Ancient Monuments

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Burnt Mound 300m south west of Arthur's Stone

A Scheduled Monument in Reynoldston, Swansea (Abertawe)

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Latitude: 51.5922 / 51°35'32"N

Longitude: -4.1829 / 4°10'58"W

OS Eastings: 248888

OS Northings: 190412

OS Grid: SS488904

Mapcode National: GBR GS.JGS3

Mapcode Global: VH3MX.G71Q

Entry Name: Burnt Mound 300m SW of Arthur's Stone

Scheduled Date: 1 June 1988

Source: Cadw

Source ID: 3627

Cadw Legacy ID: GM436

Schedule Class: Domestic

Category: Burnt mound

Period: Prehistoric

County: Swansea (Abertawe)

Community: Reynoldston

Built-Up Area: Reynoldston

Traditional County: Glamorgan


The monument consists of the remains of a burnt mound, probably dating to the Bronze Age (c. 2,300BC - 800BC). A burnt mound is an accumulation of burnt (fire-crazed) stones, ash and charcoal, usually sited next to a river or lake, with hearths and/or some form of trough or basin capable of holding water either within the mound or adjacent to it. The mound lies in a marshy valley bottom on the west bank of a small stream and just north of two small pools. The arc is approximetely 10m in diameter and is approximetely 0.3m high. A depression approximately 10m wide running east to west and 30m running from north to south allows water to flow from the much damper southern part. The cooking mound is positioned at the end of the fringe of ground, with the interior of its arc opening onto the depression.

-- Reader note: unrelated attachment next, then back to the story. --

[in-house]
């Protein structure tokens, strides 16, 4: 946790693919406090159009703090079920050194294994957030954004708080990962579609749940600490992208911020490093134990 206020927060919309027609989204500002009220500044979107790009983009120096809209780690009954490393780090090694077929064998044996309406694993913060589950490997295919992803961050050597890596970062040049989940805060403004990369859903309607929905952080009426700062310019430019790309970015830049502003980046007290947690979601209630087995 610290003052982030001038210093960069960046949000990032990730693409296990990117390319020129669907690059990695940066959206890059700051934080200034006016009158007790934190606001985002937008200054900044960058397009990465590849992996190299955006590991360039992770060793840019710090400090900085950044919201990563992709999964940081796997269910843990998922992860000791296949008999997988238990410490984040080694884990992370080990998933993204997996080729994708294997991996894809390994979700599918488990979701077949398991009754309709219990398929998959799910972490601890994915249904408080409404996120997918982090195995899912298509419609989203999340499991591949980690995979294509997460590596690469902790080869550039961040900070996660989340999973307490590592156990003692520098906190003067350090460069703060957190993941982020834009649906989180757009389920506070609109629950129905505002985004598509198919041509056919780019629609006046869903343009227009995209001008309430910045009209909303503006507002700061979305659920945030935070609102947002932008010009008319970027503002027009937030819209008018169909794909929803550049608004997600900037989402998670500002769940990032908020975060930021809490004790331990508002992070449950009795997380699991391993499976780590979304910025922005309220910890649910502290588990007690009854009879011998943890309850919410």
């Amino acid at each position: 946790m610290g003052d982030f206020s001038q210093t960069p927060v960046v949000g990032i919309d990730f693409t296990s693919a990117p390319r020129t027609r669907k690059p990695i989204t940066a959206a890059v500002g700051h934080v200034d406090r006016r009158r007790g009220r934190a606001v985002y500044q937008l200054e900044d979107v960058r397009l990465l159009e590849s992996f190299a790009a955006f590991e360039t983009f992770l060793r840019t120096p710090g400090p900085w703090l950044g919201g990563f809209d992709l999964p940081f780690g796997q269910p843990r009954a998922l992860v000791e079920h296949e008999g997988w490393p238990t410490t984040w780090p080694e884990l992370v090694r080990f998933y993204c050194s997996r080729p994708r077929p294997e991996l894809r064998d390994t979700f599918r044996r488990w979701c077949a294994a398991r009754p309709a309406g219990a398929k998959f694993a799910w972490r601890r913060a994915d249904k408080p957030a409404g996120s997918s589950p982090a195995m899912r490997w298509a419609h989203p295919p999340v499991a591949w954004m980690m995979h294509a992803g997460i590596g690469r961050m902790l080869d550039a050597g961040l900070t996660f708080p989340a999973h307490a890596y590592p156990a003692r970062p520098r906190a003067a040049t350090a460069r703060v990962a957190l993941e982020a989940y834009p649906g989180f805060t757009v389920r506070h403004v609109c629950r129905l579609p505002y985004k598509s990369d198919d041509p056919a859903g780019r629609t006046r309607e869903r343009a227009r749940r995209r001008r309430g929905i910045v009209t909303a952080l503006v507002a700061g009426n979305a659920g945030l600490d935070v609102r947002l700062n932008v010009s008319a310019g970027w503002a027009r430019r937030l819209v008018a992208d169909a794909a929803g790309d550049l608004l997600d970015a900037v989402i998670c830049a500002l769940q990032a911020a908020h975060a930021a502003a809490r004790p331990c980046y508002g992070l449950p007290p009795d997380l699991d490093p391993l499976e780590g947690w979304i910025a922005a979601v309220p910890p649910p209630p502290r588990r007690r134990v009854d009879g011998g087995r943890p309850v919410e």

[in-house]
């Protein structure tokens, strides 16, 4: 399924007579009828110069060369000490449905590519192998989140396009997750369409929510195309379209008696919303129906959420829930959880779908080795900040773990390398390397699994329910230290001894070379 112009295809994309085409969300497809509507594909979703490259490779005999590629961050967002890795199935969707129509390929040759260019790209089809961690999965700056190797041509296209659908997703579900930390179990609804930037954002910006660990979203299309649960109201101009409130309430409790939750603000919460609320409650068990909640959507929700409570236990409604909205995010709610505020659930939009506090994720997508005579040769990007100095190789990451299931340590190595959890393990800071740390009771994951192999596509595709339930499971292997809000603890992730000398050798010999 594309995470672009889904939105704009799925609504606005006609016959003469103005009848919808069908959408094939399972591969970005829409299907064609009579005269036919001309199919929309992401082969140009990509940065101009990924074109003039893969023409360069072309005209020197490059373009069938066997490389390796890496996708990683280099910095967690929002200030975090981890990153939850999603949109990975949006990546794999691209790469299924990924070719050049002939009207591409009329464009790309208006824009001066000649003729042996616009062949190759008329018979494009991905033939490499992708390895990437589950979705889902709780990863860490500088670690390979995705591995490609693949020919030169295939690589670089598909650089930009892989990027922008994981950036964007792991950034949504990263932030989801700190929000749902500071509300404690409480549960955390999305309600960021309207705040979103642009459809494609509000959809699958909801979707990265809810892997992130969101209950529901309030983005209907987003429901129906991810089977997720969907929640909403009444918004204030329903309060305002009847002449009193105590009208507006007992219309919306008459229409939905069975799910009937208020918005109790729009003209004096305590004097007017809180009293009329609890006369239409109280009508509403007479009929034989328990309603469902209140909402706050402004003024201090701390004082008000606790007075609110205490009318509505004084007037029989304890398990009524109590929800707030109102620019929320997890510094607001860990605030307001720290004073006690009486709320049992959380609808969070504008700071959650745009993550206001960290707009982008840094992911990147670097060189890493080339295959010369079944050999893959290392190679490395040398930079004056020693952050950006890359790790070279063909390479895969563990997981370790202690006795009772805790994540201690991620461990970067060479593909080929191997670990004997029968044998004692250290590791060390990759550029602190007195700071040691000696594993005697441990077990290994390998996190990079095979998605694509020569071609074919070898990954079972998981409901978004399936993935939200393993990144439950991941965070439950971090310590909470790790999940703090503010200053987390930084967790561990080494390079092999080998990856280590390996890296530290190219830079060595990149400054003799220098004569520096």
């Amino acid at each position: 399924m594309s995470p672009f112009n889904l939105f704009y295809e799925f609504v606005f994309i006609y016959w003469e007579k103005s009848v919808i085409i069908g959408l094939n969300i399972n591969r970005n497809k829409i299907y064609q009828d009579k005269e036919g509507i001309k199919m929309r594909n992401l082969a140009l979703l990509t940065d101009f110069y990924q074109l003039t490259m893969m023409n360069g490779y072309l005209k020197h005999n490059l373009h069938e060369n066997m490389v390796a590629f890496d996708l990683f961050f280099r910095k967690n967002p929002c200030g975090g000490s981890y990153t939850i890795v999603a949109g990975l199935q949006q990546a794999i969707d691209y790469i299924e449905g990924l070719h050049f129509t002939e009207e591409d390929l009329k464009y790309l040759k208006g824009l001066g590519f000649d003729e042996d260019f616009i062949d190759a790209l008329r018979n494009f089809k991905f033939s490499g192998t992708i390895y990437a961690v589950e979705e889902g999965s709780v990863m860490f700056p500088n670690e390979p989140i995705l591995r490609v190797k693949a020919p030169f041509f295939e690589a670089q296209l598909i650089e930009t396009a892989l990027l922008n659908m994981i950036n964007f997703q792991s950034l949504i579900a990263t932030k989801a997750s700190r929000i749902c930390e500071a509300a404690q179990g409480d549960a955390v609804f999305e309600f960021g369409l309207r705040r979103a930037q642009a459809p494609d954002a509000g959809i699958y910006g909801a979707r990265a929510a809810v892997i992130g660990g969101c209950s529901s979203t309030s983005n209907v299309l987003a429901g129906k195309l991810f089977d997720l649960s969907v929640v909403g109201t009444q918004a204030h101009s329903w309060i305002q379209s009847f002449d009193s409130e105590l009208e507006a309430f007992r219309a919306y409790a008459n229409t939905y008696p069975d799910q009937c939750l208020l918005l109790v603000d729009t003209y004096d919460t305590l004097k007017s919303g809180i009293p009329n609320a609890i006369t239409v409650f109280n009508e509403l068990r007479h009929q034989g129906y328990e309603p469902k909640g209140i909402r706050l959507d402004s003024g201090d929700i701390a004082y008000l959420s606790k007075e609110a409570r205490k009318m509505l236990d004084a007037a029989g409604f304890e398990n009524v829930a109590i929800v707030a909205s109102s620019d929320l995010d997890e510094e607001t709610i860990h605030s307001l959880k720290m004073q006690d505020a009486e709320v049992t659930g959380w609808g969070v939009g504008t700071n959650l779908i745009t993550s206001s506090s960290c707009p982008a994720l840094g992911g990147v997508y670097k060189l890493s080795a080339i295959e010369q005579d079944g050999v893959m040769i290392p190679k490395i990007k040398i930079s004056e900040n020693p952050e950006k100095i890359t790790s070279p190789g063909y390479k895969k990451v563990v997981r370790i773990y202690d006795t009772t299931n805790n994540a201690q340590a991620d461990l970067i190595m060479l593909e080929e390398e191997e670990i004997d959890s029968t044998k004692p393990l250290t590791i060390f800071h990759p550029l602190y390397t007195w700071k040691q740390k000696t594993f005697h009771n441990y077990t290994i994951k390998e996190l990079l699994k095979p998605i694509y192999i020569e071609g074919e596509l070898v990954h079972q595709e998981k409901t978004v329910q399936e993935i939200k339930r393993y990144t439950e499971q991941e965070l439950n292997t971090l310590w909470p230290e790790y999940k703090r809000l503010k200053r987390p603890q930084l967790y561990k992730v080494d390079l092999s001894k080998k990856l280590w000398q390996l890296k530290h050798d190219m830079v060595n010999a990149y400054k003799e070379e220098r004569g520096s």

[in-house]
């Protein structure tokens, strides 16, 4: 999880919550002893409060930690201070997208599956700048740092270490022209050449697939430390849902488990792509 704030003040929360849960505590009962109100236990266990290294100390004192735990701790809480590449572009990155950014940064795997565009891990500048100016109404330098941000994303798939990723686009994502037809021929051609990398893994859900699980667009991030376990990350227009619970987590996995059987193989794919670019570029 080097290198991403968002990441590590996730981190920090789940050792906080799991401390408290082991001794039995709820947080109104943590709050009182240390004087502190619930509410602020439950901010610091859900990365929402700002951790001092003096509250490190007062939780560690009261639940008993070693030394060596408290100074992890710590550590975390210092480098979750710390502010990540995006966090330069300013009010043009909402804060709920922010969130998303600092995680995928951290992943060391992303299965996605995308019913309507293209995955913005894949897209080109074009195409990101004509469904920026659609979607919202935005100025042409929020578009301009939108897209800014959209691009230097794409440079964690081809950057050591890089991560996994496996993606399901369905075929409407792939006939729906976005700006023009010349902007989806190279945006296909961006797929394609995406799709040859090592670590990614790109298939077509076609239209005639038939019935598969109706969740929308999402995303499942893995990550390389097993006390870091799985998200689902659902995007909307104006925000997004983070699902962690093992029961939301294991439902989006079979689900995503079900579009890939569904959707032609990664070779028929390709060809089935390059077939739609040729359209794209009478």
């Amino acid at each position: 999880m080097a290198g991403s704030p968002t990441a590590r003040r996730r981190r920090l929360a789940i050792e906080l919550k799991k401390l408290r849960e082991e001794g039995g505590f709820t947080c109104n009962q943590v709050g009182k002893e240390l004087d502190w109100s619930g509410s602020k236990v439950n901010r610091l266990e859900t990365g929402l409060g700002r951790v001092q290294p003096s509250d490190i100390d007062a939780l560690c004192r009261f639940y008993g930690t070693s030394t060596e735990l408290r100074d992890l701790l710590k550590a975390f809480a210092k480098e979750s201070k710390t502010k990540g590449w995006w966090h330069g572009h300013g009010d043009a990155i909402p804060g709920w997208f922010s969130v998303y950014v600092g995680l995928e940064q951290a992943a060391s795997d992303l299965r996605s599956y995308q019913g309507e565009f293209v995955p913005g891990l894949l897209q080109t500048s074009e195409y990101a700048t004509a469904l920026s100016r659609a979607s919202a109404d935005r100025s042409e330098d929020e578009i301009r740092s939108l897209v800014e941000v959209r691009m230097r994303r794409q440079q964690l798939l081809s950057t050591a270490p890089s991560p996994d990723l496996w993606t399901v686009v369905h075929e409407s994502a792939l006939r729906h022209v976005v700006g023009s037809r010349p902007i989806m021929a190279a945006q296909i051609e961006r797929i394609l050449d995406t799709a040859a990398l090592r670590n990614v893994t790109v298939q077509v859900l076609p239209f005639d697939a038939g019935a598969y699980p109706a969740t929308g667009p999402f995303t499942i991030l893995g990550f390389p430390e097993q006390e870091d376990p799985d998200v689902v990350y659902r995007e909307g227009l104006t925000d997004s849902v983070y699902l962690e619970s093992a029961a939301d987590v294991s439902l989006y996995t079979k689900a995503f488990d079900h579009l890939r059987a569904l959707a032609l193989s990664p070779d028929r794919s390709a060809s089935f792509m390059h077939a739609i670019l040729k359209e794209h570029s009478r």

The monument is of national importance for its potential to enhance our knowledge of prehistoric ritual and funerary practices. It retains significant archaeological potential, with a strong probability of the presence of associated archaeological features and deposits. The structure itself may be expected to contain archaeological information concerning chronology and environmental evidence. A burnt mound may be part of a larger cluster of monuments and their importance can further enhanced by their group value.

The scheduled area comprises the remains described and areas around them within which related evidence may be expected to survive.

Source: Cadw

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